Today in New Delhi, India
Nov 15, 2018-Thursday
New Delhi
  • Humidity
  • Wind

Loving one’s neighbours

Of Pakistan, it could be said that President Musharraf’s detractors now outnumber his supporters, writes Khushwant Singh.

india Updated: Apr 06, 2007 23:45 IST

I have an uneasy feeling that in the very near future we may have to redefine our relations with our two closest and most important neighbours — Pakistan and Bangladesh. Besides reading of the growing turmoil in both countries, I have a stream of friends from Karachi, Lahore, Islamabad and Dhaka who visit me and express their apprehensions over the turn of events in their homelands.

Of Pakistan, it could be said that President Musharraf’s detractors now outnumber his supporters. The political scene in Bangladesh is more confused and the Army has virtually taken over the administration. In both countries though the liberal-minded and the forward-looking outnumber the narrow-minded followers of bigoted Mullahs, the latter being more vociferous and violence-prone appear to count more than
they deserve.

These fanatical elements in both countries draw strength by spreading hatred towards India. There are Pakistanis who won’t accept a non-Muslim as acting Chief Justice and Bangladeshis who refuse to acknowledge that India had anything to do with their gaining freedom. It can be maintained that despite General Musharraf’s record as a principal player of the Kargil misadventure, he has done his best to keep mischief created by Mullahs under control. It has to be conceded that during his regime as Head of State, relations between Pakistan and India have vastly improved. Unfortunately, he now plays on a very sticky wicket and may be bowled out by his own people. We should be prepared to deal with the leader who takes his place and keep up the process of normalising Indo-Pak relations, including the thorny problem of Kashmir with his successor.

The situation in Bangladesh is more confused than in Pakistan. Though the Mullah element there is as intolerant towards its Hindu minority, it is less aggressive than in Pakistan but keeps up stoking fires of distrust against India. At the moment it does not have a democratically elected government and is under military dictatorship. Military dictators have a habit of delaying elections and hanging on to power as long as they can. We do not like dictators but have no option but to deal with them for the simple reason they are our neighbours, and we have many problems to resolve between us. We have to be prepared for this contingency as well.

‘I’ and my body

I and the body in which it lives, though usually regarded as one and the same thing, are in fact two different entities. Though they co-exist, they are often at variance with each other. Nevertheless, it is a life-long relationship. When the body perishes then ‘I’ perishes with it. The body is eaten up by earth-borns or reduced to ashes. No one knows where the ‘I’ goes. Despite what scriptures say and our holy men and women tell us about the atma (soul) being imperishable, you can take it from me there is no truth in their assertion, because there is no proof to sustain it. They state them with smug sanctimonious sabjantawala expressions on their faces that many people take them to be gospel truth. You may well ask, “how are you certain that the ‘I’ and the body which contains it are two different things?”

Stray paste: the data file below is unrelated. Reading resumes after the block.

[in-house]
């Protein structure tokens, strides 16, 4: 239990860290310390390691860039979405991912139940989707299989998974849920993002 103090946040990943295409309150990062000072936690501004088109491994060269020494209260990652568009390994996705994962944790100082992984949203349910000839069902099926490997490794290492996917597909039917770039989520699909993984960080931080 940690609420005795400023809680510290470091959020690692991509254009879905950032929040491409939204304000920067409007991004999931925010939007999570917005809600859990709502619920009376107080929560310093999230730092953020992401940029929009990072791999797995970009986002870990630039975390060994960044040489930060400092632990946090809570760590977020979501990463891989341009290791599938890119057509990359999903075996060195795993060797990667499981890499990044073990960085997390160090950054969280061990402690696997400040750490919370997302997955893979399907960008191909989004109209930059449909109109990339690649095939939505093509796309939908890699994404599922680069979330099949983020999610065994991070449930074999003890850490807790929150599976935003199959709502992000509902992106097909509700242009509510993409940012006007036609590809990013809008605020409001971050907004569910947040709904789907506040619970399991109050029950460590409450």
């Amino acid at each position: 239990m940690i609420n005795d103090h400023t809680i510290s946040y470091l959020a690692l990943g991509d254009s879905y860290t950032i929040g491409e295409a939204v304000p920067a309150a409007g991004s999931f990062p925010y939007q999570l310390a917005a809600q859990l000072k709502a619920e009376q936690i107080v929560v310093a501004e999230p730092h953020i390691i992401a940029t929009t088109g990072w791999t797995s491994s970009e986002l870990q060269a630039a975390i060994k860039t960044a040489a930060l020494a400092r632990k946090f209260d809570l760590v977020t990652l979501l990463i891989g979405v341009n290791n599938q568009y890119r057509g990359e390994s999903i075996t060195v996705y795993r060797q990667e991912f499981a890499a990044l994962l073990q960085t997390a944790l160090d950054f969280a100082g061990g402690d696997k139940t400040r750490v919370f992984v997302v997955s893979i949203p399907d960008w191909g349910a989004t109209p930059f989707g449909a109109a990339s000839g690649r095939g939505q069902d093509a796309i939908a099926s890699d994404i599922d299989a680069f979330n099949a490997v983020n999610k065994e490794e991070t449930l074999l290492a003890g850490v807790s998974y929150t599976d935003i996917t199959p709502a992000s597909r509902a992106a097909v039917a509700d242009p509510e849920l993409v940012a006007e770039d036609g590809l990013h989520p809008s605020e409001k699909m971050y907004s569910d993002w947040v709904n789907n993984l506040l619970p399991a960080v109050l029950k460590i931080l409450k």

My explanation may sound simple and naïve. I rise very early in the morning. The first thing I think of is state of my body — mainly functioning of my bowels and bladder. I try to make them function properly as I know if they do not do so, it will keep weighing on my mind (that is the ‘I’) and I will not be able to work properly. I try my will-power. I try breathing exercises. I try to inhale long breaths silently chanting ‘Aum’ as I inhale and Arogyam as I exhale. I recite the Gayatri Mantra and its Sikh counterpart, Taatee Vau na laggaee.

There is nothing spiritual in my “prayers”. All I want is conquest over my body. If mantras don’t work, I take artificial aids like drinking a glass of orange juice and a mug of tea. If my body responds by cleansing itself, peace is restored between my ‘I’ and my body. I relax and get down to work. If it does not, I become fretful, irritable and unable to focus my mind on anything.

The battle between ‘I’ and my body is resumed at meal times. I consume bland food full of roughage; it is usually tasteless but I eat it because it helps me in my battle against sluggish bowels. When my bowels and bladder work in clock-wise order, I enjoy my evening libation and the only tasty meal I take in the day. If they do not, I enjoy neither the drink nor the gourmet dinner. My night’s sleep also depends on the harmonious relationship between my ‘I’ and my body. If I sleep fitfully and keep tossing about in my bed, I curse my sluggish digestive system; if I get six to seven hours of undisturbed sleep, I get up refreshed and feel grateful to my body for letting me enjoy life in my 90s and exhort my ‘I’ to put out its best. I hope this does not sound too complicated or clever.

The Poor Big B

Our beloved Big B
must be living in poverty
Feted alike at home
and abroad.
The poor man has
to work very hard
Sell Reid and Taylor,
sell for Dabur
Making their product
look like gold
Making for them
claims most bold.
A true workman
without any qualms
he sells his name because
his name is sold.
Our icon supreme
is praising oil,
promoting cream
And is now for U.P.
going full steam.
Claiming that U.P.
mein hai dum
kyunke jurm
yahan hai kum —
U.P. is great
because it has
a low crime rate —
and Meerut and Nithari
fall outside the state.

(Contributed by Kuldip Salil, Delhi)

First Published: Apr 06, 2007 23:39 IST